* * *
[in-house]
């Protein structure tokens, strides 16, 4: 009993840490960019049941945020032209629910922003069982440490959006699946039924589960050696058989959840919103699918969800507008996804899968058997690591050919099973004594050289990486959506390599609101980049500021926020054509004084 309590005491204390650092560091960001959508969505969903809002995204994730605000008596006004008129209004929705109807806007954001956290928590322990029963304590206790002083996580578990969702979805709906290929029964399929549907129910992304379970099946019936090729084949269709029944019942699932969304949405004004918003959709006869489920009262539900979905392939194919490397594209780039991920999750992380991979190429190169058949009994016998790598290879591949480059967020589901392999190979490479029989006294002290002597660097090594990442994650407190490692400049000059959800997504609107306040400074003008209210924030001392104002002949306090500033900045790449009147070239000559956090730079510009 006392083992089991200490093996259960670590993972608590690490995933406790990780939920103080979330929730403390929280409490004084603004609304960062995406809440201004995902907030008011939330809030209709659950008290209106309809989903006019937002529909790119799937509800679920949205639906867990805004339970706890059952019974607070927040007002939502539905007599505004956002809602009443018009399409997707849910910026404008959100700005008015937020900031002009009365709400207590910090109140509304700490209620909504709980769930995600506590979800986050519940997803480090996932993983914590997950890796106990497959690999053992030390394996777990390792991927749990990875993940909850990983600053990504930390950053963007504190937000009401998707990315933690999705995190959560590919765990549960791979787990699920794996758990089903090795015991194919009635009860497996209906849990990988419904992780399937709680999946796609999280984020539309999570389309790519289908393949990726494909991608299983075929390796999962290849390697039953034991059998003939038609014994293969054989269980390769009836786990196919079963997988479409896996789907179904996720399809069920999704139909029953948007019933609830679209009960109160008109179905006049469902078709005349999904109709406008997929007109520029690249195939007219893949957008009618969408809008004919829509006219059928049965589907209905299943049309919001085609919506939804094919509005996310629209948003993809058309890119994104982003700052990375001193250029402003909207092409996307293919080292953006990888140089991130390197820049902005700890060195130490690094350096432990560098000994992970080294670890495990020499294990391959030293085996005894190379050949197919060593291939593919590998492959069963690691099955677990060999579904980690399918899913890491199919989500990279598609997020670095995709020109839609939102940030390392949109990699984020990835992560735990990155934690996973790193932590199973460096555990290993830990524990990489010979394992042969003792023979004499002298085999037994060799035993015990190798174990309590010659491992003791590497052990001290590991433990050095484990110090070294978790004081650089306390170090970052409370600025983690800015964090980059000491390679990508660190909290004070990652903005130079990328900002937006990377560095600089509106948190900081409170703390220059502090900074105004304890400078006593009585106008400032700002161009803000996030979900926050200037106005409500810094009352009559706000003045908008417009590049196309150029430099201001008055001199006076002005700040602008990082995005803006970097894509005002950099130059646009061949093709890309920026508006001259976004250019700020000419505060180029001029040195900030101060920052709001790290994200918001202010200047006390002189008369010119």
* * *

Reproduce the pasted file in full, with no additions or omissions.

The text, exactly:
[in-house]
């Protein structure tokens, strides 16, 4: 009993840490960019049941945020032209629910922003069982440490959006699946039924589960050696058989959840919103699918969800507008996804899968058997690591050919099973004594050289990486959506390599609101980049500021926020054509004084 309590005491204390650092560091960001959508969505969903809002995204994730605000008596006004008129209004929705109807806007954001956290928590322990029963304590206790002083996580578990969702979805709906290929029964399929549907129910992304379970099946019936090729084949269709029944019942699932969304949405004004918003959709006869489920009262539900979905392939194919490397594209780039991920999750992380991979190429190169058949009994016998790598290879591949480059967020589901392999190979490479029989006294002290002597660097090594990442994650407190490692400049000059959800997504609107306040400074003008209210924030001392104002002949306090500033900045790449009147070239000559956090730079510009 006392083992089991200490093996259960670590993972608590690490995933406790990780939920103080979330929730403390929280409490004084603004609304960062995406809440201004995902907030008011939330809030209709659950008290209106309809989903006019937002529909790119799937509800679920949205639906867990805004339970706890059952019974607070927040007002939502539905007599505004956002809602009443018009399409997707849910910026404008959100700005008015937020900031002009009365709400207590910090109140509304700490209620909504709980769930995600506590979800986050519940997803480090996932993983914590997950890796106990497959690999053992030390394996777990390792991927749990990875993940909850990983600053990504930390950053963007504190937000009401998707990315933690999705995190959560590919765990549960791979787990699920794996758990089903090795015991194919009635009860497996209906849990990988419904992780399937709680999946796609999280984020539309999570389309790519289908393949990726494909991608299983075929390796999962290849390697039953034991059998003939038609014994293969054989269980390769009836786990196919079963997988479409896996789907179904996720399809069920999704139909029953948007019933609830679209009960109160008109179905006049469902078709005349999904109709406008997929007109520029690249195939007219893949957008009618969408809008004919829509006219059928049965589907209905299943049309919001085609919506939804094919509005996310629209948003993809058309890119994104982003700052990375001193250029402003909207092409996307293919080292953006990888140089991130390197820049902005700890060195130490690094350096432990560098000994992970080294670890495990020499294990391959030293085996005894190379050949197919060593291939593919590998492959069963690691099955677990060999579904980690399918899913890491199919989500990279598609997020670095995709020109839609939102940030390392949109990699984020990835992560735990990155934690996973790193932590199973460096555990290993830990524990990489010979394992042969003792023979004499002298085999037994060799035993015990190798174990309590010659491992003791590497052990001290590991433990050095484990110090070294978790004081650089306390170090970052409370600025983690800015964090980059000491390679990508660190909290004070990652903005130079990328900002937006990377560095600089509106948190900081409170703390220059502090900074105004304890400078006593009585106008400032700002161009803000996030979900926050200037106005409500810094009352009559706000003045908008417009590049196309150029430099201001008055001199006076002005700040602008990082995005803006970097894509005002950099130059646009061949093709890309920026508006001259976004250019700020000419505060180029001029040195900030101060920052709001790290994200918001202010200047006390002189008369010119």